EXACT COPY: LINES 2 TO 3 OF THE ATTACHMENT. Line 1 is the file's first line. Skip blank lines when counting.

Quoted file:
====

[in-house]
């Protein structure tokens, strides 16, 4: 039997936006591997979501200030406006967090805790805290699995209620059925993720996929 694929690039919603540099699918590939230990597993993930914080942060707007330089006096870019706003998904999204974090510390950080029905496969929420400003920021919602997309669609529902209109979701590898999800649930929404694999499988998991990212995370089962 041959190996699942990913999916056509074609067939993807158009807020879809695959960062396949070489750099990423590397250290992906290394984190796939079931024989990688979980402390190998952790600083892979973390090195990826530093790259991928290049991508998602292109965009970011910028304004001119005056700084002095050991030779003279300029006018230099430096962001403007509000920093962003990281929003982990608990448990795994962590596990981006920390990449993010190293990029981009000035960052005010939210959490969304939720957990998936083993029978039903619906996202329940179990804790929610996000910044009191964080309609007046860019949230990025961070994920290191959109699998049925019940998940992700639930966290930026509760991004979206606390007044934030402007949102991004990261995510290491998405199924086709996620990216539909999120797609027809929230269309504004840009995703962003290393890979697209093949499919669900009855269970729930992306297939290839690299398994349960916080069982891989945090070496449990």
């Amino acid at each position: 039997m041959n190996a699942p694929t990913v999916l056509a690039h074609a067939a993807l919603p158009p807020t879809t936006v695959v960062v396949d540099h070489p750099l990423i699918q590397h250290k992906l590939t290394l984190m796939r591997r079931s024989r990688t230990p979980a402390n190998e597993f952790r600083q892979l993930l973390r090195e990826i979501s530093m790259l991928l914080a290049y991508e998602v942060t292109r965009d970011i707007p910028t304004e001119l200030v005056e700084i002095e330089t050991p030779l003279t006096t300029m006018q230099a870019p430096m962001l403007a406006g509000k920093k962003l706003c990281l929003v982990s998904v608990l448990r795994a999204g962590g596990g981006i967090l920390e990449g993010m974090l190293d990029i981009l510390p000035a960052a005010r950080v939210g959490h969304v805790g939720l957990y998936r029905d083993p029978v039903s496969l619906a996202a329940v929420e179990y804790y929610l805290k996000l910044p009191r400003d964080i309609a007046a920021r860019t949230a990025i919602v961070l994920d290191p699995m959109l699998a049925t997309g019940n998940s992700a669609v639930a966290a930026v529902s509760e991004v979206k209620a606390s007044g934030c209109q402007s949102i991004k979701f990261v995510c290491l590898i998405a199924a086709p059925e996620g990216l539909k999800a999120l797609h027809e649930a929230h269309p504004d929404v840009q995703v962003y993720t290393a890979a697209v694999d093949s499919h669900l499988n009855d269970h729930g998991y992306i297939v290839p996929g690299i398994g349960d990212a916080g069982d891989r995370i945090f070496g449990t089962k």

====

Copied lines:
């Protein structure tokens, strides 16, 4: 039997936006591997979501200030406006967090805790805290699995209620059925993720996929 694929690039919603540099699918590939230990597993993930914080942060707007330089006096870019706003998904999204974090510390950080029905496969929420400003920021919602997309669609529902209109979701590898999800649930929404694999499988998991990212995370089962 041959190996699942990913999916056509074609067939993807158009807020879809695959960062396949070489750099990423590397250290992906290394984190796939079931024989990688979980402390190998952790600083892979973390090195990826530093790259991928290049991508998602292109965009970011910028304004001119005056700084002095050991030779003279300029006018230099430096962001403007509000920093962003990281929003982990608990448990795994962590596990981006920390990449993010190293990029981009000035960052005010939210959490969304939720957990998936083993029978039903619906996202329940179990804790929610996000910044009191964080309609007046860019949230990025961070994920290191959109699998049925019940998940992700639930966290930026509760991004979206606390007044934030402007949102991004990261995510290491998405199924086709996620990216539909999120797609027809929230269309504004840009995703962003290393890979697209093949499919669900009855269970729930992306297939290839690299398994349960916080069982891989945090070496449990």
């Amino acid at each position: 039997m041959n190996a699942p694929t990913v999916l056509a690039h074609a067939a993807l919603p158009p807020t879809t936006v695959v960062v396949d540099h070489p750099l990423i699918q590397h250290k992906l590939t290394l984190m796939r591997r079931s024989r990688t230990p979980a402390n190998e597993f952790r600083q892979l993930l973390r090195e990826i979501s530093m790259l991928l914080a290049y991508e998602v942060t292109r965009d970011i707007p910028t304004e001119l200030v005056e700084i002095e330089t050991p030779l003279t006096t300029m006018q230099a870019p430096m962001l403007a406006g509000k920093k962003l706003c990281l929003v982990s998904v608990l448990r795994a999204g962590g596990g981006i967090l920390e990449g993010m974090l190293d990029i981009l510390p000035a960052a005010r950080v939210g959490h969304v805790g939720l957990y998936r029905d083993p029978v039903s496969l619906a996202a329940v929420e179990y804790y929610l805290k996000l910044p009191r400003d964080i309609a007046a920021r860019t949230a990025i919602v961070l994920d290191p699995m959109l699998a049925t997309g019940n998940s992700a669609v639930a966290a930026v529902s509760e991004v979206k209620a606390s007044g934030c209109q402007s949102i991004k979701f990261v995510c290491l590898i998405a199924a086709p059925e996620g990216l539909k999800a999120l797609h027809e649930a929230h269309p504004d929404v840009q995703v962003y993720t290393a890979a697209v694999d093949s499919h669900l499988n009855d269970h729930g998991y992306i297939v290839p996929g690299i398994g349960d990212a916080g069982d891989r995370i945090f070496g449990t089962k």